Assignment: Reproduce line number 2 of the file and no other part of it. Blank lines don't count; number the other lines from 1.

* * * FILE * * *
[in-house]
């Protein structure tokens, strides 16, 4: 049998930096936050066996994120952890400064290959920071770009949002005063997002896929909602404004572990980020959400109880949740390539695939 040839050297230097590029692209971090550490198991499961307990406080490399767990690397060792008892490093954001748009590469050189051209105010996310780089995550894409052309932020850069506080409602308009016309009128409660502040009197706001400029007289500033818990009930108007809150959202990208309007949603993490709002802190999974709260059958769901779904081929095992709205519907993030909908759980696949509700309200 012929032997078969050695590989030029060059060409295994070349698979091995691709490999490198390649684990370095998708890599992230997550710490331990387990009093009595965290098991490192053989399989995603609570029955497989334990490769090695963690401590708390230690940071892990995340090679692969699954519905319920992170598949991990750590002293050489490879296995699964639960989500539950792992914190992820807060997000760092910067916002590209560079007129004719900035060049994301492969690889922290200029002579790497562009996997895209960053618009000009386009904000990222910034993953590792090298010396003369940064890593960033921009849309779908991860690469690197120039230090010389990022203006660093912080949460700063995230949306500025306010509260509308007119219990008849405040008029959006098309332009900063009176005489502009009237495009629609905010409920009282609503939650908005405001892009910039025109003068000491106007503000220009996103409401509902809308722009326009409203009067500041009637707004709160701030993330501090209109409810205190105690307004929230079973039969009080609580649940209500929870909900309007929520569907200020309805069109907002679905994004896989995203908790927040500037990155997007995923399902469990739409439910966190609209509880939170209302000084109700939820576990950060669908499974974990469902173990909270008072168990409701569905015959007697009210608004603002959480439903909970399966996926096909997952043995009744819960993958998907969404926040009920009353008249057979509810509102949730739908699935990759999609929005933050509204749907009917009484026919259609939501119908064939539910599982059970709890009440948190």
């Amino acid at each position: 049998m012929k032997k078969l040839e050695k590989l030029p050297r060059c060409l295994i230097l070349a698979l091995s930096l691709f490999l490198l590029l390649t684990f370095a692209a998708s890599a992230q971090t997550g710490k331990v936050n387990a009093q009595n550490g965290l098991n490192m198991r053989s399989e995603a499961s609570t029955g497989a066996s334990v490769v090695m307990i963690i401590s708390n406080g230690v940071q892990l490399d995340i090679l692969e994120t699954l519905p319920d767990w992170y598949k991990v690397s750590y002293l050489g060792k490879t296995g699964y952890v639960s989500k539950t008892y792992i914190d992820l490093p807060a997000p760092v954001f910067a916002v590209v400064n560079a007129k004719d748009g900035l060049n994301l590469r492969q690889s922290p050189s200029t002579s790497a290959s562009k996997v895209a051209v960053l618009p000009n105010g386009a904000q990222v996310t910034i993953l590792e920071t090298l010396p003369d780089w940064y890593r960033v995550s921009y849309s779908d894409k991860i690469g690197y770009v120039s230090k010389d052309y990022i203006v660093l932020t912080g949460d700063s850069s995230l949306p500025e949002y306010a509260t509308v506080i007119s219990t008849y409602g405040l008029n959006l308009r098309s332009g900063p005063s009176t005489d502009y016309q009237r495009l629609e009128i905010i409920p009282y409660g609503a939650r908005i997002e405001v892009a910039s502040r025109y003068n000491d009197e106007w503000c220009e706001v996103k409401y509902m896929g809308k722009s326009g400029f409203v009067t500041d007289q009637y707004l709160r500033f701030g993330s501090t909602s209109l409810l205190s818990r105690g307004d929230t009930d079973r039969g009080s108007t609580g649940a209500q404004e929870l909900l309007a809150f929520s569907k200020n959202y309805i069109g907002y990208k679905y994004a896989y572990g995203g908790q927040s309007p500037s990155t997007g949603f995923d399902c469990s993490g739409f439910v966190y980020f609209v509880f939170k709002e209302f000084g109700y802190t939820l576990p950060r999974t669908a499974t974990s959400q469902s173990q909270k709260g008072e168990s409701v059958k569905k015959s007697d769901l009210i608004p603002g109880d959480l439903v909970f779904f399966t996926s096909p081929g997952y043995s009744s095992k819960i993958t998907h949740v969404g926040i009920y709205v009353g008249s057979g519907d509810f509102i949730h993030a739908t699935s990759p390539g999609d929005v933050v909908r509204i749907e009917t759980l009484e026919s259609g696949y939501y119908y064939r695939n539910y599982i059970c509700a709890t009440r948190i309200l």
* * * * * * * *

């Protein structure tokens, strides 16, 4: 049998930096936050066996994120952890400064290959920071770009949002005063997002896929909602404004572990980020959400109880949740390539695939 040839050297230097590029692209971090550490198991499961307990406080490399767990690397060792008892490093954001748009590469050189051209105010996310780089995550894409052309932020850069506080409602308009016309009128409660502040009197706001400029007289500033818990009930108007809150959202990208309007949603993490709002802190999974709260059958769901779904081929095992709205519907993030909908759980696949509700309200 012929032997078969050695590989030029060059060409295994070349698979091995691709490999490198390649684990370095998708890599992230997550710490331990387990009093009595965290098991490192053989399989995603609570029955497989334990490769090695963690401590708390230690940071892990995340090679692969699954519905319920992170598949991990750590002293050489490879296995699964639960989500539950792992914190992820807060997000760092910067916002590209560079007129004719900035060049994301492969690889922290200029002579790497562009996997895209960053618009000009386009904000990222910034993953590792090298010396003369940064890593960033921009849309779908991860690469690197120039230090010389990022203006660093912080949460700063995230949306500025306010509260509308007119219990008849405040008029959006098309332009900063009176005489502009009237495009629609905010409920009282609503939650908005405001892009910039025109003068000491106007503000220009996103409401509902809308722009326009409203009067500041009637707004709160701030993330501090209109409810205190105690307004929230079973039969009080609580649940209500929870909900309007929520569907200020309805069109907002679905994004896989995203908790927040500037990155997007995923399902469990739409439910966190609209509880939170209302000084109700939820576990950060669908499974974990469902173990909270008072168990409701569905015959007697009210608004603002959480439903909970399966996926096909997952043995009744819960993958998907969404926040009920009353008249057979509810509102949730739908699935990759999609929005933050509204749907009917009484026919259609939501119908064939539910599982059970709890009440948190």